D. Emerick Szilagyi, M D - - A n appreciation Roger F. Smith, M D , Detroit, Mich.

The Society for Vascular Surgery and the International Society for Cardiovascular Surgery are dedicating this year's meetings to an appreciation of Emerick Szilagyi's contribution to vascular surgery. During his career a new discipline of surgery has evolved, and much of the progress that has been made in our specialty can be attributed to the pioneering efforts of Dr. Szilagyi. It is appropriate to review some of the highlights of his distinguished career if wc believe the words attributed to Plato, "the unexamined life is not worth living." Certainly, both Dr. Szilagyi's life and his scholarly impact on vascular surgery deserve an appreciative reflection of what it has meant to all of us. Dr. Szilagyi was born in Hungary 80 years ago this month. He completed a classical undergraduate education in Europe where hc attended Calvinist College in Klauscnburg and the University of Dcbreccn both in Hungary and then the Sorbonne in Paris. After joining his family in Michigan he entered the University of Michigan Medical School and graduated in 1935. After graduation he continued his postdoctoral education at the University Hospital in Ann Arbor with an internship and assistant rcsiden~ in surgery fbr 2 years, and then he was a teaching assistant in pathology for an additional 2 years before coming to Henry Ford Hospital in 1939. After finishing his surgical training with Dr. Roy D. McClure in 1942, he was assigned during the war as Medical Director of the vital Ford Rubber Plantation in the Amazon Valley, Brazil. This exceptional clinical opportunity was an important phase in preparing him for a long and productive surgical career. Dr. Szilagyi returned to Henry Ford Hospital in 1945 to serve successively as an assistant surgeon, associate surgeon, Chief of the Second Surgical Division, Chairman of the Department of Surgery, and now Emer-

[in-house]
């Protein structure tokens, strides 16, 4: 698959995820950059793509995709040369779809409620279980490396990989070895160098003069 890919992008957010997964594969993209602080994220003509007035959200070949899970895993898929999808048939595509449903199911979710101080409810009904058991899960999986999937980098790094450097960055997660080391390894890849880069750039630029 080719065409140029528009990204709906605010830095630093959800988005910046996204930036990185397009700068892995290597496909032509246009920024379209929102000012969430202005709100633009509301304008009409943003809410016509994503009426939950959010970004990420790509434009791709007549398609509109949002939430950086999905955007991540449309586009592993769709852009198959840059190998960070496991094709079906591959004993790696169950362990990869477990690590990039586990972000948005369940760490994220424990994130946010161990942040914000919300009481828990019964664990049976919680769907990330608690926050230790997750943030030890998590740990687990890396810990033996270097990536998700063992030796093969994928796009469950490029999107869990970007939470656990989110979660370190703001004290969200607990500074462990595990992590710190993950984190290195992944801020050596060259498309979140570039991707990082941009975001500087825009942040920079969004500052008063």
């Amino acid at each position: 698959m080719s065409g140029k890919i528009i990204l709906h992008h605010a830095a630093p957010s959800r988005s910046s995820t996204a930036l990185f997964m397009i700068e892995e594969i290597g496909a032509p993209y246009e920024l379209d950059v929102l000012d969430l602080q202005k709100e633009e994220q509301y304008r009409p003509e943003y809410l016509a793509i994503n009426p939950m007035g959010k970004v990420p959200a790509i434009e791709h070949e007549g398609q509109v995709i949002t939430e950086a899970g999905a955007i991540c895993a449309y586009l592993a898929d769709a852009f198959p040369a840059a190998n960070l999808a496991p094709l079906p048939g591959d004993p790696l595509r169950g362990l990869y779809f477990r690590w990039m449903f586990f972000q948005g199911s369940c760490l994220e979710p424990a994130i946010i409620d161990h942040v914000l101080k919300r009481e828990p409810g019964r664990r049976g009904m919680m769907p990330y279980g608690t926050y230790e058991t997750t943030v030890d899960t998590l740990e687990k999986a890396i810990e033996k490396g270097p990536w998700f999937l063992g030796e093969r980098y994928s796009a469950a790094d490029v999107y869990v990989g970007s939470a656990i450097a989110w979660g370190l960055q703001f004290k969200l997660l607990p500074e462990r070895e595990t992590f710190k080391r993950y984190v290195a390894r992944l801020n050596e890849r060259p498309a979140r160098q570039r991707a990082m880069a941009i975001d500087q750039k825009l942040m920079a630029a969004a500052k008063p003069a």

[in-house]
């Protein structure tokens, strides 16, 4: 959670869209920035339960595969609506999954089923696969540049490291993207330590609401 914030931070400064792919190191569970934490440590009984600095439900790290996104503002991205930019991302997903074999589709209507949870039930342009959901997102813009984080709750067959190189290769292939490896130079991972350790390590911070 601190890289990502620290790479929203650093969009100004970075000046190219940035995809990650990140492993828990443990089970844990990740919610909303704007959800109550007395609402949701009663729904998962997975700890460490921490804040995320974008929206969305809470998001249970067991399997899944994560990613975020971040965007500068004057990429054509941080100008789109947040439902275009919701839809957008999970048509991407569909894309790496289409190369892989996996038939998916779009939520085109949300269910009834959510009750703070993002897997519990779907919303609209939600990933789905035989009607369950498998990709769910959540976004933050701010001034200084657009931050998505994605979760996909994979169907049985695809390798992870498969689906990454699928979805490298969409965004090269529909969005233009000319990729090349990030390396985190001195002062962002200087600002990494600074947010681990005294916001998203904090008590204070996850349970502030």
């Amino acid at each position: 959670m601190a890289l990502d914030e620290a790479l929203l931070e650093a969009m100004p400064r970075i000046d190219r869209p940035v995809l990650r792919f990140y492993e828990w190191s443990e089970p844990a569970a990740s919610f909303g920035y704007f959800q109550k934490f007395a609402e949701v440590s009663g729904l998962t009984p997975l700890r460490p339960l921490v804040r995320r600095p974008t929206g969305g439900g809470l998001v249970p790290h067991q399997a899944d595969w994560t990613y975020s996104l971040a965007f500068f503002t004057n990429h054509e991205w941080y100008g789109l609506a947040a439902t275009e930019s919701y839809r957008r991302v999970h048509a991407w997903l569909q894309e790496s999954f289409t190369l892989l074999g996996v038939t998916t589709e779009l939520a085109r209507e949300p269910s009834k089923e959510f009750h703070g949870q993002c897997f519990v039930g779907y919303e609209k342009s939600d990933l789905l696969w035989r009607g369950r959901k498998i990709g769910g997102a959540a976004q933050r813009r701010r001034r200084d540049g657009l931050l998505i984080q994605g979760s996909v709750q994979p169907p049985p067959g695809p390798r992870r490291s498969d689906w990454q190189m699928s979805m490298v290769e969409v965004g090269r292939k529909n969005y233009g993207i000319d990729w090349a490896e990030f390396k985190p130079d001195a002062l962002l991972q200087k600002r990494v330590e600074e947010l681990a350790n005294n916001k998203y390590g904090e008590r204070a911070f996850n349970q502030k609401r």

From the Department of Surgery,Henry Ford HospitalDetroit. Dedication presentedat the joint meetingof the Societyfor Vascular Surgeryand the InternationalSocietyfor Cardiovascular Surgery, Los Angeles,Calif., June 4-6, 1990. Reprint requests: Roger F. Smith, MD, Departmentof Surgery, Hen~ Ford Hospital, 2799 W. Grand Blvd., Detroit, MI 48202. 24/6/25412

D. Emerick Szilagyi, MD

itus Consultant in the Division of Vascular Surgery. Although Dr. Szilagyi is noted primarily for his major scientific investigations in the field of vascular surgery, it may be interesting to know that during his early career he also made several significant general surgical contributions including one related to the optimal amount of thyroid tissue that should be preserved after thyroidectomy for toxic goiter. In another report to the American Surgical Association he made the observation that insulin requirements after total pancreatectomy were not as great as might be anticipated. ~,2 Dr. Szilagyi's main interest, however, was in vascular disease, which came quite naturally as this new field was starting to emerge just at the time he was beginning his investigative surgical career. He also was further encouraged in this direction by his association with Dr. Roy McClurc who had previously worked directly with Dr. Alexis Carrell in New York. So the stage was set for him to assume an important role in the development of modern vascular surgery. The following comments concern some of the major scientific contributions attributed to Dr. Szilagyi over the past 40 years.